Research ArticleEARTH SCIENCES

Tracking the weight of Hurricane Harvey’s stormwater using GPS data

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Science Advances  19 Sep 2018:
Vol. 4, no. 9, eaau2477
DOI: 10.1126/sciadv.aau2477

Abstract

On 26 August 2017, Hurricane Harvey struck the Gulf Coast as a category four cyclone depositing ~95 km3 of water, making it the wettest cyclone in U.S. history. Water left in Harvey’s wake should cause elastic loading and subsidence of Earth’s crust, and uplift as it drains into the ocean and evaporates. To track daily changes of transient water storage, we use Global Positioning System (GPS) measurements, finding a clear migration of subsidence (up to 21 mm) and horizontal motion (up to 4 mm) across the Gulf Coast, followed by gradual uplift over a 5-week period. Inversion of these data shows that a third of Harvey’s total stormwater was captured on land (25.7 ± 3.0 km3), indicating that the rest drained rapidly into the ocean at a rate of 8.2 km3/day, with the remaining stored water gradually lost over the following 5 weeks at ~1 km3/day, primarily by evapotranspiration. These results indicate that GPS networks can remotely track the spatial extent and daily evolution of terrestrial water storage following transient, extreme precipitation events, with implications for improving operational flood forecasts and understanding the response of drainage systems to large influxes of water.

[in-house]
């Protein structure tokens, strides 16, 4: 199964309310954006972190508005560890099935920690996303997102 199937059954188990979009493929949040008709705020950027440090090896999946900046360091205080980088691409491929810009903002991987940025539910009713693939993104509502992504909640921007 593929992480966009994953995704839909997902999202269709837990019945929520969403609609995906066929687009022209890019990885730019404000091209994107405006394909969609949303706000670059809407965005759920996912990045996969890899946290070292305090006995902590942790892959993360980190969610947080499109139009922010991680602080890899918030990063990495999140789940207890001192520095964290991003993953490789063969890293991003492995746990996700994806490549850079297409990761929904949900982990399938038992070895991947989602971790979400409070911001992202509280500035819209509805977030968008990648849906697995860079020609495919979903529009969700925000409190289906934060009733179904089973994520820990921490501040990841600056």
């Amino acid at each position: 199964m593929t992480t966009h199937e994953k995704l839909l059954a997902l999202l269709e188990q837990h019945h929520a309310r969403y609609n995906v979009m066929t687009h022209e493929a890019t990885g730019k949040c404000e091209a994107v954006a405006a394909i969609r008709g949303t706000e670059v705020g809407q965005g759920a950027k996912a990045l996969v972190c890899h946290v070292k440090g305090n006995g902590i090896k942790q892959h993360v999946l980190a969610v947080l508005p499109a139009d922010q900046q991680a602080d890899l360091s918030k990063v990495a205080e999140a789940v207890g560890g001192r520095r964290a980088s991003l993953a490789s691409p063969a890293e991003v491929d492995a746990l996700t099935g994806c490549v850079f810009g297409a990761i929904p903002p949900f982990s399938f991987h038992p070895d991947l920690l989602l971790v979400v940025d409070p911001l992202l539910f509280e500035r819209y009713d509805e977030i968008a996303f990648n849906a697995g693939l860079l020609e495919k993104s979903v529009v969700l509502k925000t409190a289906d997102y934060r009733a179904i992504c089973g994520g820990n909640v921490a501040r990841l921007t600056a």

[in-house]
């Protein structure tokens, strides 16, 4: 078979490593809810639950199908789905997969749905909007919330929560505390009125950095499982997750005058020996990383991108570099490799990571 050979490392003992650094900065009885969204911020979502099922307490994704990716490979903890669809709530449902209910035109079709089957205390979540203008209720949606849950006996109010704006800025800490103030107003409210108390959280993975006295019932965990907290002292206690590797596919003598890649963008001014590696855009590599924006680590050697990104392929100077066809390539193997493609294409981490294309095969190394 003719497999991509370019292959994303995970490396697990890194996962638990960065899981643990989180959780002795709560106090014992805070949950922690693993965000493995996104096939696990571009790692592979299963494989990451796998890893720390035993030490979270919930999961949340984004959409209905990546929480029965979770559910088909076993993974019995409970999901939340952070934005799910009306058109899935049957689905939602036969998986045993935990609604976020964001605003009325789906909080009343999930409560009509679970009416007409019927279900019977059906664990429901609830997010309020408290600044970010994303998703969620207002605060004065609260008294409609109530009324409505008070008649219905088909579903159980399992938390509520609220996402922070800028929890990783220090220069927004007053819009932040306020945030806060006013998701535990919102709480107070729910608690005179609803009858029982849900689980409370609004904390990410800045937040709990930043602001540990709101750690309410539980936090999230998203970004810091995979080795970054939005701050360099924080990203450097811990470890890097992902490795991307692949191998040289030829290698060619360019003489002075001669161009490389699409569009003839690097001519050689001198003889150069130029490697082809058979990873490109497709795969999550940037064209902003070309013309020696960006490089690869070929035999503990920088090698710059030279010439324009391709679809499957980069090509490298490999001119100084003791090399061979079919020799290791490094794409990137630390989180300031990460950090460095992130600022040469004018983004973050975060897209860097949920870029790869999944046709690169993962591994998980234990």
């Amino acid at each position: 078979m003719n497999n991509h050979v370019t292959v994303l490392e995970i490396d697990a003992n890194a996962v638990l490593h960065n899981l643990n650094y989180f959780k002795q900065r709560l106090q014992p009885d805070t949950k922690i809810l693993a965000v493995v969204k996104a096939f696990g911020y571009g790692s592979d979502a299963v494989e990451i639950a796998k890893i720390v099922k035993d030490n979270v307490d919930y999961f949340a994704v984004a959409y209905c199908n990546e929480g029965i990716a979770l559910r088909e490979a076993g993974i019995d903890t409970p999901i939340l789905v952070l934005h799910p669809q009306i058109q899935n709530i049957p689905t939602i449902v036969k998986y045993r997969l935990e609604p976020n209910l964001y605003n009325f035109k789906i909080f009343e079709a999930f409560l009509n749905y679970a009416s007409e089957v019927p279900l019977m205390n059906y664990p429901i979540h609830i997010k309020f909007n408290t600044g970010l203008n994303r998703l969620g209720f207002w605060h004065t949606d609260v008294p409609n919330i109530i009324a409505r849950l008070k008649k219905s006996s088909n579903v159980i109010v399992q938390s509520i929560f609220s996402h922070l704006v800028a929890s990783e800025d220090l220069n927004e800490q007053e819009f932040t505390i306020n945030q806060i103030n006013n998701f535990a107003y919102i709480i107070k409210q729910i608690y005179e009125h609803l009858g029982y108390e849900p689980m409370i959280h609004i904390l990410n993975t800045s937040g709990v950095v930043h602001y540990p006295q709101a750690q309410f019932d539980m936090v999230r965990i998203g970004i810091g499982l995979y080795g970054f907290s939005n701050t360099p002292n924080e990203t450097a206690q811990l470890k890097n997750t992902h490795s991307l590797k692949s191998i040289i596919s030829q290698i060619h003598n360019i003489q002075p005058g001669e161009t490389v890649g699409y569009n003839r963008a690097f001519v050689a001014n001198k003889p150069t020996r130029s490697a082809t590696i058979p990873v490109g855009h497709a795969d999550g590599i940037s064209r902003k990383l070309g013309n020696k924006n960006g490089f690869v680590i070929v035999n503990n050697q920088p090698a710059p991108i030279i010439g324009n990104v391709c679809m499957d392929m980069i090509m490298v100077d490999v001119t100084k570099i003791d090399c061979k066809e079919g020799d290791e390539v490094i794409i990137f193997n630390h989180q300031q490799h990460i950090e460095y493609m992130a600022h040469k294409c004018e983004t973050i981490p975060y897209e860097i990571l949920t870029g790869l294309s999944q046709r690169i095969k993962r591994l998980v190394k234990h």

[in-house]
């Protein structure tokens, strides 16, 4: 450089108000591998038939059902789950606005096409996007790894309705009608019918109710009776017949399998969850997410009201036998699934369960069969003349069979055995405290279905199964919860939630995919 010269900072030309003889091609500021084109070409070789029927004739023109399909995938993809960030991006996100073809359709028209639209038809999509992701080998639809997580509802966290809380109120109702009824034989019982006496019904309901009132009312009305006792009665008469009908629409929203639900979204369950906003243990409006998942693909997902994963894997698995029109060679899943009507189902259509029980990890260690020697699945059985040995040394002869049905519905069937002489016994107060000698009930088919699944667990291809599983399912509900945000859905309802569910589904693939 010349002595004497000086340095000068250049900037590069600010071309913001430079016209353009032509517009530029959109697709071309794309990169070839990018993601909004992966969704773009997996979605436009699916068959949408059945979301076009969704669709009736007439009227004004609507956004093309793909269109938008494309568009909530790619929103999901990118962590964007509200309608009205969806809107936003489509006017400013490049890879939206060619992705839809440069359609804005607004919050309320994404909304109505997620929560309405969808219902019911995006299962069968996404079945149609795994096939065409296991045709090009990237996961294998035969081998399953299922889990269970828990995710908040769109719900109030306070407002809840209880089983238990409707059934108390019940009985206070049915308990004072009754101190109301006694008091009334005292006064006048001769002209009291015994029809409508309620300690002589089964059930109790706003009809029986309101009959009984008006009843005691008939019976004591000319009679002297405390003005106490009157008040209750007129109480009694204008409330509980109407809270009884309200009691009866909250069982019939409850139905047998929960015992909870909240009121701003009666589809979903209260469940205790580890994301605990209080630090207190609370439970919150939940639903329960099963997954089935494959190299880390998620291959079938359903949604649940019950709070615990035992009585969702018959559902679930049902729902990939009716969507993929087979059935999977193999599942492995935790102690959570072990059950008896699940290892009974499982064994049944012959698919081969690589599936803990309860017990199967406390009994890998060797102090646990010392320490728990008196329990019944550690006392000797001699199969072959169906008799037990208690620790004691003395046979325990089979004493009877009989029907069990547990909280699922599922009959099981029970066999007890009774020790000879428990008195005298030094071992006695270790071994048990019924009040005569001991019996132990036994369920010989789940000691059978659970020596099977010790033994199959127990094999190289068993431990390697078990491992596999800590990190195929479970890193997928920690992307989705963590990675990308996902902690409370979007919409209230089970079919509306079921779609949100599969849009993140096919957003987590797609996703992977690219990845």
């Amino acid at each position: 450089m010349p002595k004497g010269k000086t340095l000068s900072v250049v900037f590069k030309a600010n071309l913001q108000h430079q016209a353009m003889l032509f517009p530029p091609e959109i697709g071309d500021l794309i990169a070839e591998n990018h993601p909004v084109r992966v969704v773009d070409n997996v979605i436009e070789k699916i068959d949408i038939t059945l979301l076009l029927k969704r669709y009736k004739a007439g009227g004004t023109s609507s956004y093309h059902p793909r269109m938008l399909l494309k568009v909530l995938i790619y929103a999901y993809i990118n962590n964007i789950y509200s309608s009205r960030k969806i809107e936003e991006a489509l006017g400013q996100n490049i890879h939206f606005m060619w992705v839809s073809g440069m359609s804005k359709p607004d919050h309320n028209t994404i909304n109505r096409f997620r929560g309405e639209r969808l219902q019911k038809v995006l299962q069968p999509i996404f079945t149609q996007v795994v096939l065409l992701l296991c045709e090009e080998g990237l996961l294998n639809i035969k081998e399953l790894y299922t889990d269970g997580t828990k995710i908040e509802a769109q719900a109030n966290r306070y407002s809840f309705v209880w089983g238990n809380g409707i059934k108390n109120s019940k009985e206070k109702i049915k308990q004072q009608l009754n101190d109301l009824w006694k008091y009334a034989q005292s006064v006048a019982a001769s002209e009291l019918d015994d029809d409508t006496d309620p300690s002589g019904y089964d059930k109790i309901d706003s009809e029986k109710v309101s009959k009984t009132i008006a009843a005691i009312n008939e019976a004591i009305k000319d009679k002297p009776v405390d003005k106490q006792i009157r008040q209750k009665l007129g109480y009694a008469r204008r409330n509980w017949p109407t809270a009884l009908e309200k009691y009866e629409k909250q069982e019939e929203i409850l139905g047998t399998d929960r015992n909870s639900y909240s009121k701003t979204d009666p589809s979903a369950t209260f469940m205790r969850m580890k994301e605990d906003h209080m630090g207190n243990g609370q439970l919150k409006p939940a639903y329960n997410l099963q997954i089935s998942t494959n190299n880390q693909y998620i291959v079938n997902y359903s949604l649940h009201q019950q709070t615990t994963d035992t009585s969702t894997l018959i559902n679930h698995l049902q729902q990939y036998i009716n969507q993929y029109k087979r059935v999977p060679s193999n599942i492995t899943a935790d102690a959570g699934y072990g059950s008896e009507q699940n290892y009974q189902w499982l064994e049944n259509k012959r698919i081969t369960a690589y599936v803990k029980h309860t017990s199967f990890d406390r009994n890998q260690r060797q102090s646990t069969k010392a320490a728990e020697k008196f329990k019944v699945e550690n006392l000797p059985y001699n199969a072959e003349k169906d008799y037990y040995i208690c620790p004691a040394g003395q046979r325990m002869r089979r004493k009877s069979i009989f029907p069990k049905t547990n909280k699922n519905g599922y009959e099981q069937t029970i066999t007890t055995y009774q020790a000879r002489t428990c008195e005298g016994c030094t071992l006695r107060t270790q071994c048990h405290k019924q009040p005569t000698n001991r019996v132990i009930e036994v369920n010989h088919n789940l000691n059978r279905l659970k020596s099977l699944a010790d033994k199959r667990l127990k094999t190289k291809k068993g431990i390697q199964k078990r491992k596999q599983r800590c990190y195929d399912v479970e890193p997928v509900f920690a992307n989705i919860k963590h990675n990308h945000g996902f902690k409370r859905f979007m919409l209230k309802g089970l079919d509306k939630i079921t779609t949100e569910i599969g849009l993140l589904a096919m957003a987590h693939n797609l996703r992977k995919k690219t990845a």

INTRODUCTION